The Telluride ski area turns 40 this winter. I’m sure there will be celebrations. And how lucky to have a few of the founders still around to celebrate. Resort progenitor Joe Zoline is no longer with us, and Emile Allais, who consulted on the initial layout, died at age 100 this October. But Senior Mahoney is still kicking, along with relative youngster Johnnie Stevens and a small but significant cadre of original ski patrollers from 1972-73, some of whom have not yet reached their sell-by date.
As a ski resort, Telluride is, of course, a relative youngster. Two winters ago, I attended Sun Valley’s 75th shindig, and this year Alta, Utah – builder of the West’s second-ever chairlift – celebrates its 75th. None of Alta’s many fathers are still alive, but in significant ways the area remains a creature of those visions from the 1930s.
I’ve just read Kim Morton’s book, Wooden Skis, about her father Chic Morton and the early days at Alta. Kim was raised in Alta and is now a ski instructor and life coach in Durango. Chic was Alta Ski Lifts’ second general manager. In the 1940s he rode his horse up the Cottonwood Canyons to ski. There have been only three general managers in 75 years; that’s part of Alta’s secret.
A trio of Alta icons died, coincidentally, in 1997. Chic Morton was one. Alf Engen was another. Alf was already in Utah, a Norwegian-born champion ski jumper, when, in 1935 the U.S. Forest Service asked him to scout locations for a public-lands ski area. Alf toured over Catherine’s Pass from Big Cottonwood Canyon, and beheld at the head of the next drainage Alta’s near-treeless Alpine shapes.
The trees were gone because the silver miners had cut them all for mine timbers. Like Telluride, Alta was born in a boom of precious metals. The boom didn’t last long, with the demonetization of silver in 1893 and the repeated leveling of the town by avalanches, slides that were exacerbated by the denuded slopes. Newspaper accounts recorded 74 miners killed by snow slide between 1872 and 1911.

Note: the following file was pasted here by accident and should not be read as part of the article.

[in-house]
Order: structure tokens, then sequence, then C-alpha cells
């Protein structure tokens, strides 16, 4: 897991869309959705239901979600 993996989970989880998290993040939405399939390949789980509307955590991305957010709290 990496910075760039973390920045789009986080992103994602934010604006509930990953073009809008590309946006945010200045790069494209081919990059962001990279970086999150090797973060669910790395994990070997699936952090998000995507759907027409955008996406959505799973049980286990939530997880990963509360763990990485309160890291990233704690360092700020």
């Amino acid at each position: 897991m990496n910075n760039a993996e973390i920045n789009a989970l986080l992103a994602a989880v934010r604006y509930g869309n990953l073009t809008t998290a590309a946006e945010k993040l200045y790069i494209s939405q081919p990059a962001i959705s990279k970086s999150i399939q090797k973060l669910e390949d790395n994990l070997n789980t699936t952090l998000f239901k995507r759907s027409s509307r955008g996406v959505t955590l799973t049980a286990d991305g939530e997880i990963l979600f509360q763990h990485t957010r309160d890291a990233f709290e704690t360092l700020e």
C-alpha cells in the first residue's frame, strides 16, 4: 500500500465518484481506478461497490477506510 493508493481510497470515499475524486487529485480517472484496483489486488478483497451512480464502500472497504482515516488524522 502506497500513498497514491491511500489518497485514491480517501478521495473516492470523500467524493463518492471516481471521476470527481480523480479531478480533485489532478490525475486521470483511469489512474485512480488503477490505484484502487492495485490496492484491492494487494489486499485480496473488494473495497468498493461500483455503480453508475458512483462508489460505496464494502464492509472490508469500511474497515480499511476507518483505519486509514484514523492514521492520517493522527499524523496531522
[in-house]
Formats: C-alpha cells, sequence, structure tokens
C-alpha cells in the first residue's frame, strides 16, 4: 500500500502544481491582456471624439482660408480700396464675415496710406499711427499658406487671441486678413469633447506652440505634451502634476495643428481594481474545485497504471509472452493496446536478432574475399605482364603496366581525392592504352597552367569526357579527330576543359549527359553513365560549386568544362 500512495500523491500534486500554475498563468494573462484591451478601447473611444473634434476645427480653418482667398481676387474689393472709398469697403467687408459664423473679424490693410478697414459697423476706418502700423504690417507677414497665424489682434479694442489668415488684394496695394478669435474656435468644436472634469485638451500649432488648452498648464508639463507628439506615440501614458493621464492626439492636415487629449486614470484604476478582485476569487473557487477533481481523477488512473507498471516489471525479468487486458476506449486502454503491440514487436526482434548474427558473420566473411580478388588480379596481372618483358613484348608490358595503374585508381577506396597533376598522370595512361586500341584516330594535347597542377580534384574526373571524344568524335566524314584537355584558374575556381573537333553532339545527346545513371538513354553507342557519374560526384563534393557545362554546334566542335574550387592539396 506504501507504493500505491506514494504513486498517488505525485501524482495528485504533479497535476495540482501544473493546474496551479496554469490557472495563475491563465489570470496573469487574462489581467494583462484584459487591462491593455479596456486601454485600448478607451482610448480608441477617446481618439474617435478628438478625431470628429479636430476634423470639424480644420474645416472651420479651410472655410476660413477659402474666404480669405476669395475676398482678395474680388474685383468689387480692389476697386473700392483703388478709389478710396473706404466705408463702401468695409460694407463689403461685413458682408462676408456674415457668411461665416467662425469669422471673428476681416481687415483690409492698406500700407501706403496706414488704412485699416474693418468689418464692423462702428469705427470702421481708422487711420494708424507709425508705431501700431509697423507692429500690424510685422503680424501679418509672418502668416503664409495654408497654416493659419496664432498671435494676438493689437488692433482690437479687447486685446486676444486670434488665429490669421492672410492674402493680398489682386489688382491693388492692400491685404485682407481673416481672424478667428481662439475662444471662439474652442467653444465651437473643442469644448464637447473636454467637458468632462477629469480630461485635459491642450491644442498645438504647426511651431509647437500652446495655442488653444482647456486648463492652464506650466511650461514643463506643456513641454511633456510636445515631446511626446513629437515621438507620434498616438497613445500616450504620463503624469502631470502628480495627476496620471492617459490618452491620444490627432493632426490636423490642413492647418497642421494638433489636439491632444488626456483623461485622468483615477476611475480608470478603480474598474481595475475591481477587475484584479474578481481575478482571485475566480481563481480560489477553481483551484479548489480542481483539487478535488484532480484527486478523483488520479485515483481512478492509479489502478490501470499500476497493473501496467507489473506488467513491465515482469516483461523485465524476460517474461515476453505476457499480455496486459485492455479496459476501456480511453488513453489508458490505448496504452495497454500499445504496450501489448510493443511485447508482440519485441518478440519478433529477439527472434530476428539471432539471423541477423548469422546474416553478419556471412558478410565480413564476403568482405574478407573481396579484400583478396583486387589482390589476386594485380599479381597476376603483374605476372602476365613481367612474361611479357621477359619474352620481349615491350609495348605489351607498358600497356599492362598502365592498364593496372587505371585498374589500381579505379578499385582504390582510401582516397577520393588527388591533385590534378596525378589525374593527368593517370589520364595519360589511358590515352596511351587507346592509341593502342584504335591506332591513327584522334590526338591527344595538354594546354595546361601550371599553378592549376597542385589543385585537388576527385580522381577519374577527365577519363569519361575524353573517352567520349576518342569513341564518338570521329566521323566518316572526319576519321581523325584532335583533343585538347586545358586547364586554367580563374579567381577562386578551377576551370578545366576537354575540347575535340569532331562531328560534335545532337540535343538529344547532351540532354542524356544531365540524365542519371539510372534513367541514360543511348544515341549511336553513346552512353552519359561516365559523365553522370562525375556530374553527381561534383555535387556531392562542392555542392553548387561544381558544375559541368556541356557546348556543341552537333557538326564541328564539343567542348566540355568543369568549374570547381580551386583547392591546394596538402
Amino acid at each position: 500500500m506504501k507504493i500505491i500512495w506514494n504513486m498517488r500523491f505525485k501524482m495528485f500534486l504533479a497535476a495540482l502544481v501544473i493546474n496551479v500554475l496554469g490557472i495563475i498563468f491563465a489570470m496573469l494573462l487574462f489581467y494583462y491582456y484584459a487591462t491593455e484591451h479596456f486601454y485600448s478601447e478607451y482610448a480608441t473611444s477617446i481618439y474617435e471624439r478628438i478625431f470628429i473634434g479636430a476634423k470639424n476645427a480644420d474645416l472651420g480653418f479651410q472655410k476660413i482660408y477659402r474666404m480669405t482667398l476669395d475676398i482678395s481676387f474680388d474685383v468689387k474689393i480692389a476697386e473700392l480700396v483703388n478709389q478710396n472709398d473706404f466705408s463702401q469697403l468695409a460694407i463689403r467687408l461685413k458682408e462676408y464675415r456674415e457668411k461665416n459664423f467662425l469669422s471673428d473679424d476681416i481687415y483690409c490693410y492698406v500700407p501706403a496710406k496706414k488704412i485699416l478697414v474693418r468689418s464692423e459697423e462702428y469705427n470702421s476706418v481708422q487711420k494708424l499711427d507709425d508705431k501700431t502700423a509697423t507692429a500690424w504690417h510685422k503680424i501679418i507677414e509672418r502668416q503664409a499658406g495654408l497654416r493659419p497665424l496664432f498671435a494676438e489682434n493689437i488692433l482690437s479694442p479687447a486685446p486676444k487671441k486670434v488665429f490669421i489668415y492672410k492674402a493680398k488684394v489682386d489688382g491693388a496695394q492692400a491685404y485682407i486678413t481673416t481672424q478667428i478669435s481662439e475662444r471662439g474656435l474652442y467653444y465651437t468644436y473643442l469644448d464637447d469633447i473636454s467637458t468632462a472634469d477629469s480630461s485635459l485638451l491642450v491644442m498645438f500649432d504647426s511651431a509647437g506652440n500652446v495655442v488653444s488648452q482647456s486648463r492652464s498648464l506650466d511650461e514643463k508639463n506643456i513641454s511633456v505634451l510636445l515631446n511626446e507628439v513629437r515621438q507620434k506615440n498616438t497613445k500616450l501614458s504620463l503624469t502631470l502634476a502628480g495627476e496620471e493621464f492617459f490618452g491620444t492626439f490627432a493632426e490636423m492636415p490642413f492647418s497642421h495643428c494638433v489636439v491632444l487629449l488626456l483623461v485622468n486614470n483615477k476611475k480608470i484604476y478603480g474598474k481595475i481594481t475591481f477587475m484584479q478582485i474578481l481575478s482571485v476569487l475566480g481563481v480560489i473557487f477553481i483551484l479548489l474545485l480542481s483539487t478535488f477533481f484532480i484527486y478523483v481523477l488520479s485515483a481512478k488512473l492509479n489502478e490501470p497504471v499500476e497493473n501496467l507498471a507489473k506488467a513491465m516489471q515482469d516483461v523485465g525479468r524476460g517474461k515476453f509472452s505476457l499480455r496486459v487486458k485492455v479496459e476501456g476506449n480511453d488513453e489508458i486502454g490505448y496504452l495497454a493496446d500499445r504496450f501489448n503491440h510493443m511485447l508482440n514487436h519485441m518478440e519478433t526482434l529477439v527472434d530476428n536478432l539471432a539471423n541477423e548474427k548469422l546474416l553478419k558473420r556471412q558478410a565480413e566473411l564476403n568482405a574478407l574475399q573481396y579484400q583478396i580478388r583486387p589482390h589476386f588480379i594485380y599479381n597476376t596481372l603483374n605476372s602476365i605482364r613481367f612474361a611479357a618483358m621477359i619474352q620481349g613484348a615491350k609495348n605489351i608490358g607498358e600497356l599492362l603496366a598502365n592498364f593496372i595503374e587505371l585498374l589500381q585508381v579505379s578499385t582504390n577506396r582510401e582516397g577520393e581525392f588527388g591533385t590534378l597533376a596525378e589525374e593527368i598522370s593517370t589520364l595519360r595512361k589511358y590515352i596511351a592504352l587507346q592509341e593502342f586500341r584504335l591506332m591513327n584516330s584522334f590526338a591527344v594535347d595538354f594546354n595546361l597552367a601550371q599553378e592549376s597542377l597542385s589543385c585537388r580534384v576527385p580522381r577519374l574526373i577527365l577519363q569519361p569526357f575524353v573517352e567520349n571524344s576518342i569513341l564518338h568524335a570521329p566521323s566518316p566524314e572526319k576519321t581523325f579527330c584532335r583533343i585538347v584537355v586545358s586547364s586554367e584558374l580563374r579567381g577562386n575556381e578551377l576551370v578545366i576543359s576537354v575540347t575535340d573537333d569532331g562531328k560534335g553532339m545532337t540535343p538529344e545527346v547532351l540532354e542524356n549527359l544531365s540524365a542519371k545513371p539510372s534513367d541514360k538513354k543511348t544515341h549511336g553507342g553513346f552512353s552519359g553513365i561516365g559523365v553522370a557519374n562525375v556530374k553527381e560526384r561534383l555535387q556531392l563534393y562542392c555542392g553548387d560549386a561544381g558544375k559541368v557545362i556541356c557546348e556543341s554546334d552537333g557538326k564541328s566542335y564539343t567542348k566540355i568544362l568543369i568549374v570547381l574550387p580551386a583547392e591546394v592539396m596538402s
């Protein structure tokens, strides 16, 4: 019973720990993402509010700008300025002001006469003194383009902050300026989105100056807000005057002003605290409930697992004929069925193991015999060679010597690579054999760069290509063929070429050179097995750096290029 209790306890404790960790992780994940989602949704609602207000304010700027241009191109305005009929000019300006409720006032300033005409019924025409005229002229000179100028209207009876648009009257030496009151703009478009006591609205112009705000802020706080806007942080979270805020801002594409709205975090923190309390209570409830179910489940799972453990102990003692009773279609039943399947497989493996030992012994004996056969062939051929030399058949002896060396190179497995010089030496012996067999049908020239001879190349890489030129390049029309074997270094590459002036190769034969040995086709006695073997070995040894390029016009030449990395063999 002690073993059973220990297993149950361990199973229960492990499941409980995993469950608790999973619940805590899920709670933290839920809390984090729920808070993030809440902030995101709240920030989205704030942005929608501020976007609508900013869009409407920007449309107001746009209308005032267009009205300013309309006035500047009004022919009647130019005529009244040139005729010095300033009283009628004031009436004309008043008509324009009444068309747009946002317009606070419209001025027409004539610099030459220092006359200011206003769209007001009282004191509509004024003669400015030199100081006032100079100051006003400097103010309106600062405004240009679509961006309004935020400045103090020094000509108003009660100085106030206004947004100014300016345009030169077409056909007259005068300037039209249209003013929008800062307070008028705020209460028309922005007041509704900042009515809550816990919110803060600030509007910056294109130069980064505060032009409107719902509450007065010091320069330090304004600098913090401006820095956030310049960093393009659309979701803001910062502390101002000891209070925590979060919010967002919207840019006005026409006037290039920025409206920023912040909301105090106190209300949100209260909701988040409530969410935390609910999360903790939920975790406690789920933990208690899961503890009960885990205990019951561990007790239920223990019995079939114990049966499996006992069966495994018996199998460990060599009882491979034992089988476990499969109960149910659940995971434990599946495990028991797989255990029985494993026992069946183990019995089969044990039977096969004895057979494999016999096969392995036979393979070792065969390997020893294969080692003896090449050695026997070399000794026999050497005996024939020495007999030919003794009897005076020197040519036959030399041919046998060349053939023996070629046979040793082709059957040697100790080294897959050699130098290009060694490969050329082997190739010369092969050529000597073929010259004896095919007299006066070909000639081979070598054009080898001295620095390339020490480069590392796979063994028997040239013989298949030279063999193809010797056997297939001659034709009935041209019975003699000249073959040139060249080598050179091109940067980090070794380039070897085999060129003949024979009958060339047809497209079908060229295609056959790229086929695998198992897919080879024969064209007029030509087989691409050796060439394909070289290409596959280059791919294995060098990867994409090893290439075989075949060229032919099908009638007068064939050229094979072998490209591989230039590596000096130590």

Except for the absence of trees, Alf thought the place was perfect. His assessment coincided with the vision of one Joe Quinney, a community-minded Salt Lake City lawyer who jumpstarted the Salt Lake Winter Sports Association in 1936. The SLWSA negotiated a deal with the Forest Service to build a lift, but not before everyone had to deal with Mayor George Watson.
There was only one guy living in Alta then, and he had elected himself mayor. Mayor Watson had been buying up mining claims since the bust. He made his living ferrying tourists up and down the narrow-gauge Alta Scenic Railway, and he owned much of the land Quinney and Engen wanted for skiing. He also owed a lot of back taxes. So a deal was struck: The Forest Service got the private land, and Watson was forgiven 20 years of delinquent tax.
The third Alta giant to die in 1997 was James Laughlin, the money behind that first chair lift. Laughlin was a steel heir from Pennsylvania, a wealthy man who did wonderful things with his money. A poet himself, he started New Directions, which published William Carlos Williams, Ezra Pound, Elizabeth Bishop and e.e. cummings. New Directions also had a hit with the cult classic Siddhartha, which allowed Laughlin, a gifted athlete and lifelong skier, to remain Alta’s majority stockholder until his death.
Laughlin famously wanted to keep Alta from over-development, over-commercialization. (It wasn’t terribly hard; the five lodges there sit on the only five spots that are relatively avalanche-free.) He told The New Yorker in 1992: “You’ve got to keep some places like God made them. If you overdo it, you’ll destroy Alta.”
Alf, too, was concerned about growth. His thing was the quality of the experience underfoot, the feel of Alta’s famous powder snow. (Alf invented much of modern powder skiing technique, beginning with the Double Dipsy.) That snow quality was threatened by too many skiers crowding the slopes. So Alf lobbied – and Morton and Laughlin agreed – to limit the area’s uphill capacity, to not build the high-speed lifts other areas were building, lifts that quadrupled the number of skiers on the hill at any given time. “Roons the skiing,” Alf said in his Norwegian lilt. “We’d rather have them standing in line for awhile, or hanging from the cable, than crowding the slopes.”
The current general manager, Onno Wieringa, a Montanan who started on the ski patrol at age 22 and has been GM since 1988, has overseen changes in the last decade that would probably have upset Engen and Laughlin and Morton. He authorized the building of two new quads and the demolition of the ancient and much-loved Watson’s Shelter. But the quads didn’t open new terrain; they replaced decrepit older chairs, and satisfied modern skiers’ desire for more vertical in a day. (Watson’s was moldering into the ground; the new shelter is an appropriately low-key stone-and-steel beauty.)
The Alta ethos remains: It’s a place devoted to skiing, not real-estate sales, or nightlife, or shopping – just skiing. At the lowest ticket price possible. Joe Quinney’s last words were reputed to be: “Take what you need, but keep the price down.”
Onno has kept the faith on another Alta tradition: no snowboards. The area would certainly attract them. And they’d help with the bottom line. But polls of Alta’s customers, some of whom have been making the trek for four and five generations, consistently say no.
As Chic once said, “Alta is for skiers.” The formula’s worked for three-quarters of a century.